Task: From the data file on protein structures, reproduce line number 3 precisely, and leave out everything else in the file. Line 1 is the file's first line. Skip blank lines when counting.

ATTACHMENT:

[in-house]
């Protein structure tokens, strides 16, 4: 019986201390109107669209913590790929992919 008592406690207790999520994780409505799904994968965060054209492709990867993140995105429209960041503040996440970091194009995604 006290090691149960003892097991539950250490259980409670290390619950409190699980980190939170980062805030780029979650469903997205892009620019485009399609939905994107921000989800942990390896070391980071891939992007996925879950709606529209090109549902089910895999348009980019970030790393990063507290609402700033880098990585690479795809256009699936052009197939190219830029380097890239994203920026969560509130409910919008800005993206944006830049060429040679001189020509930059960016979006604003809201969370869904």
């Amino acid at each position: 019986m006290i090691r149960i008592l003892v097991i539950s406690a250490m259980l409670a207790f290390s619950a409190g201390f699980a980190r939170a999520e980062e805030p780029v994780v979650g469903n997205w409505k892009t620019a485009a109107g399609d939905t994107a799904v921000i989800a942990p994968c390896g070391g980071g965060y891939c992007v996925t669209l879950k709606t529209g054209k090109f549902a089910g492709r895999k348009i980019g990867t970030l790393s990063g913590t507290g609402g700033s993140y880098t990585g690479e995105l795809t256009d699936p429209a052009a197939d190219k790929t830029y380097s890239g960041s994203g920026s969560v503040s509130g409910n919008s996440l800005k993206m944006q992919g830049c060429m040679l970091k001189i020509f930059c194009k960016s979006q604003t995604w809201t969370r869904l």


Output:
């Amino acid at each position: 019986m006290i090691r149960i008592l003892v097991i539950s406690a250490m259980l409670a207790f290390s619950a409190g201390f699980a980190r939170a999520e980062e805030p780029v994780v979650g469903n997205w409505k892009t620019a485009a109107g399609d939905t994107a799904v921000i989800a942990p994968c390896g070391g980071g965060y891939c992007v996925t669209l879950k709606t529209g054209k090109f549902a089910g492709r895999k348009i980019g990867t970030l790393s990063g913590t507290g609402g700033s993140y880098t990585g690479e995105l795809t256009d699936p429209a052009a197939d190219k790929t830029y380097s890239g960041s994203g920026s969560v503040s509130g409910n919008s996440l800005k993206m944006q992919g830049c060429m040679l970091k001189i020509f930059c194009k960016s979006q604003t995604w809201t969370r869904l």